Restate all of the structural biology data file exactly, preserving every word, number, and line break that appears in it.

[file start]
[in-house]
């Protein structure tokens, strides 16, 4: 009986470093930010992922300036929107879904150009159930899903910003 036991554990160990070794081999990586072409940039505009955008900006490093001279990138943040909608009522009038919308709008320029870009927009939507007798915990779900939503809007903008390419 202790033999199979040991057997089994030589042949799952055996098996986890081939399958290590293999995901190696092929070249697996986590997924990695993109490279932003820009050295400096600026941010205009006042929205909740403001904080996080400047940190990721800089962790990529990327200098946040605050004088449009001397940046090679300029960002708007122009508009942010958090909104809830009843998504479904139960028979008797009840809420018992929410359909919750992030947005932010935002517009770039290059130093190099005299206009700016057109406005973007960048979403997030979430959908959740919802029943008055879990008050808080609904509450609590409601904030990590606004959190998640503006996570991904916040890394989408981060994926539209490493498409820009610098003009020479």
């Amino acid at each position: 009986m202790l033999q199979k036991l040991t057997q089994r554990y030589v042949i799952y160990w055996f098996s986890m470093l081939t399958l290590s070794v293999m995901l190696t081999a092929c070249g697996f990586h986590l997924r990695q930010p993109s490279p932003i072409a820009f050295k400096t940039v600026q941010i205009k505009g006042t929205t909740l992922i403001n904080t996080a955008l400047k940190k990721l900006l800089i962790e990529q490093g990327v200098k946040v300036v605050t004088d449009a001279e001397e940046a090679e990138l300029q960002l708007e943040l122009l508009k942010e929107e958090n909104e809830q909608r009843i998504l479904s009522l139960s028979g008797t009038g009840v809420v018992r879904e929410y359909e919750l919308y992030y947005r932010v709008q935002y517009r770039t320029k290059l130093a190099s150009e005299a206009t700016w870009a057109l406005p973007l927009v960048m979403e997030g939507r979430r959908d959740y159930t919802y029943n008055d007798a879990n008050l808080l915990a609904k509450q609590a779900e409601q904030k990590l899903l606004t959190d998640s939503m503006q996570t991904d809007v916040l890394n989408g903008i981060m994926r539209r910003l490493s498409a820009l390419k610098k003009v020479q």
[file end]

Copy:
[in-house]
């Protein structure tokens, strides 16, 4: 009986470093930010992922300036929107879904150009159930899903910003 036991554990160990070794081999990586072409940039505009955008900006490093001279990138943040909608009522009038919308709008320029870009927009939507007798915990779900939503809007903008390419 202790033999199979040991057997089994030589042949799952055996098996986890081939399958290590293999995901190696092929070249697996986590997924990695993109490279932003820009050295400096600026941010205009006042929205909740403001904080996080400047940190990721800089962790990529990327200098946040605050004088449009001397940046090679300029960002708007122009508009942010958090909104809830009843998504479904139960028979008797009840809420018992929410359909919750992030947005932010935002517009770039290059130093190099005299206009700016057109406005973007960048979403997030979430959908959740919802029943008055879990008050808080609904509450609590409601904030990590606004959190998640503006996570991904916040890394989408981060994926539209490493498409820009610098003009020479």
């Amino acid at each position: 009986m202790l033999q199979k036991l040991t057997q089994r554990y030589v042949i799952y160990w055996f098996s986890m470093l081939t399958l290590s070794v293999m995901l190696t081999a092929c070249g697996f990586h986590l997924r990695q930010p993109s490279p932003i072409a820009f050295k400096t940039v600026q941010i205009k505009g006042t929205t909740l992922i403001n904080t996080a955008l400047k940190k990721l900006l800089i962790e990529q490093g990327v200098k946040v300036v605050t004088d449009a001279e001397e940046a090679e990138l300029q960002l708007e943040l122009l508009k942010e929107e958090n909104e809830q909608r009843i998504l479904s009522l139960s028979g008797t009038g009840v809420v018992r879904e929410y359909e919750l919308y992030y947005r932010v709008q935002y517009r770039t320029k290059l130093a190099s150009e005299a206009t700016w870009a057109l406005p973007l927009v960048m979403e997030g939507r979430r959908d959740y159930t919802y029943n008055d007798a879990n008050l808080l915990a609904k509450q609590a779900e409601q904030k990590l899903l606004t959190d998640s939503m503006q996570t991904d809007v916040l890394n989408g903008i981060m994926r539209r910003l490493s498409a820009l390419k610098k003009v020479q």